The FTC nixes non-competes

One of the earliest reported cases challenging a non-compete clause was Mitchell v. Reynolds, 1 P. Wms. 181, 24 Eng. Rep. 347 (Q.B. 1711). The clause survived the challenge, and a vigorous jurisprudence delineating the parameters of a reasonable restriction on competition evolved, matured, and found its way to America over the next five centuries. This history of the non-compete is as old as the United States itself. Through legislation and judicial wisdom, states have refined the doctrine to suit the needs of their individual states. Now, the Federal Trade Commission substitutes its divided opinion for that of scholars, judges, and legislators. “We know better,” the FTC proclaims. Why do I doubt that?

The FTC’s Notice of Proposed Rulemaking (“NPRM”) caused more than a stir in the press – even making segments on nightly news shows. Legal explanations of the proposed Rule abound, including ours.  Apart from the radical change announced by the NPRM, the language of the FTC accused employers of being “coercive” and “oppressive,” so much so that, in the FTC’s opinion, the notion of a reasonable (and enforceable) restriction need not be countenanced. While paying unenthusiastic lip service to the proper purposes of restrictive covenants, the FTC substituted its blanket condemnation of employers for the long-standing assessment of fairness in any particular case. The only theoretical benefit of the proposed new Rule is efficiency. The patchwork of non-compete law will be tossed, but at the expense of eliminating an effective means of protecting business value.

The NPRM proposes some exemptions from the blanket condemnation of non-competes, and many in the franchise industry will relax after learning that one such exemption is the franchisor-franchisee relationship. But don’t exhale too early! The Statement of FTC Chair Lisa M. Khan specifically invites public comment on three issues, one being: “[S]hould the Rule cover noncompetes between franchisors and franchisees?” Significantly, and perhaps auguring the FTC’s desire to eliminate the franchise exemption, the Statement explains that non-competes in franchise relationships “raise concerns that are analogous to those raised by noncompetes between employers and workers.”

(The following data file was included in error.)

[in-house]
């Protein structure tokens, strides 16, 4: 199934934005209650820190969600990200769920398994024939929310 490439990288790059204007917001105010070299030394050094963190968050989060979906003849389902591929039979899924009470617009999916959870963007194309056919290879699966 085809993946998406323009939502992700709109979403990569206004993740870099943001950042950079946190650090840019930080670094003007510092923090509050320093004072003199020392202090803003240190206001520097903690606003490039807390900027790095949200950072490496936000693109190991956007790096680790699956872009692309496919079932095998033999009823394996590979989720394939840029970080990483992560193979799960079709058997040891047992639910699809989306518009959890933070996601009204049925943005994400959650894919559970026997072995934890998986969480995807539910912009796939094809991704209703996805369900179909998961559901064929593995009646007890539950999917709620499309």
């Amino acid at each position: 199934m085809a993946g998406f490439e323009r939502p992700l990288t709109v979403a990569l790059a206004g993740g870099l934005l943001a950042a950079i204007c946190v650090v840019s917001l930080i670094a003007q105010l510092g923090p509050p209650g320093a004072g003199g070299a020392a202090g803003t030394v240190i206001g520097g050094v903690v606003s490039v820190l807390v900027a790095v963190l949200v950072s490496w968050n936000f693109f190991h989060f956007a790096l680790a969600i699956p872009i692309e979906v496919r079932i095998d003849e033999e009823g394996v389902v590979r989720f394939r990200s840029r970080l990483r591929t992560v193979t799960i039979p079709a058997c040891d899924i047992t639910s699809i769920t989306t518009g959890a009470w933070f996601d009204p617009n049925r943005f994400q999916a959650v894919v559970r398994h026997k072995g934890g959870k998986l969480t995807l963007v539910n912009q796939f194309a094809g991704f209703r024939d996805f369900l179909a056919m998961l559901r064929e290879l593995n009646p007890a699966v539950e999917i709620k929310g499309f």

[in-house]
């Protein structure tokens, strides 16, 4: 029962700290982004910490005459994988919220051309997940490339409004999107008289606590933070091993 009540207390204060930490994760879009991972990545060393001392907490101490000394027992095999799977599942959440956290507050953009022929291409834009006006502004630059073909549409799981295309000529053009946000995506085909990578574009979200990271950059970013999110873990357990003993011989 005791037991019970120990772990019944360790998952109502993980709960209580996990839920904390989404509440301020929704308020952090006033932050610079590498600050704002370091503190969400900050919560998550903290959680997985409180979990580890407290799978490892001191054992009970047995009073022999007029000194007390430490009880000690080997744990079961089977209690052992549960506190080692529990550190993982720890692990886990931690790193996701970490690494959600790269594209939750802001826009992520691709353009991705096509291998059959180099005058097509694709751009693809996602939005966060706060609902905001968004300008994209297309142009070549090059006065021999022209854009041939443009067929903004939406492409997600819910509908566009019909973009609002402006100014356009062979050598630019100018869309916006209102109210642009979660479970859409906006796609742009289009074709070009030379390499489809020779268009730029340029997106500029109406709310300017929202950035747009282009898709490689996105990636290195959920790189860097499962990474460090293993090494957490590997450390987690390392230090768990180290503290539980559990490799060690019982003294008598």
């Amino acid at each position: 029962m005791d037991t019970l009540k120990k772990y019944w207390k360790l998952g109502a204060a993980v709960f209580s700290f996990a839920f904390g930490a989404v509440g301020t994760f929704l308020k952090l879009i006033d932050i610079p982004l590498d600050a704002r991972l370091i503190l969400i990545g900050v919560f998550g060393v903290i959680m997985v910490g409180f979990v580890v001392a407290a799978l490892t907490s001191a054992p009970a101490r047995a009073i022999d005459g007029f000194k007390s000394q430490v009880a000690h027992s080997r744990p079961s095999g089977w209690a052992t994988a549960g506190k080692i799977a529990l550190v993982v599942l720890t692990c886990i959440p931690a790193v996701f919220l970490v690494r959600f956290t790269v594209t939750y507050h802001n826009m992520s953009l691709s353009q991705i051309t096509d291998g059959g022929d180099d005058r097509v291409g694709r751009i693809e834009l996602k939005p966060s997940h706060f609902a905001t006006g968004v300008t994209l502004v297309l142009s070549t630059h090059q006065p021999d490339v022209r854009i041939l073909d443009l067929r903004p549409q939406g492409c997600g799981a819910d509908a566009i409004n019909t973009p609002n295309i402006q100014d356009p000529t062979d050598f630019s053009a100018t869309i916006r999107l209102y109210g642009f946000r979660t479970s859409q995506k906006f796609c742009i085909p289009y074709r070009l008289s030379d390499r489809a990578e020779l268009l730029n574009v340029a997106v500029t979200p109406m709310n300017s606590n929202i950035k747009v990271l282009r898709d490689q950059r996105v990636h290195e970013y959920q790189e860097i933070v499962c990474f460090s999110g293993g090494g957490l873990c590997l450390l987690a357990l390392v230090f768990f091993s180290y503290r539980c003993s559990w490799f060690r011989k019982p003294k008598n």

Concerns about this NPRM go beyond its content. Shortly after the composition of the FTC changed with the Biden administration, the FTC announced its intention to energize its statutory ability to address “unfair competition” beyond its historical focus on enforcement of the antitrust laws. Its efforts to do so thus far, challenging no-poach agreements and altering merger analysis, have been less than successful. But the agency has not waved the white flag. This NPRM is but one example. More to come? The FTC’s actions will undoubtedly meet serious legal challenges, prime among them the proper scope of the FTC’s unfair competition authority.                

But the best defense is a good offense – respond to the invitation to comment! As the FTC Commission’s dissenter Christine Wilson reminds us in her statement, ”this is likely the only opportunity for public input before the commission issues a final rule.” Act now!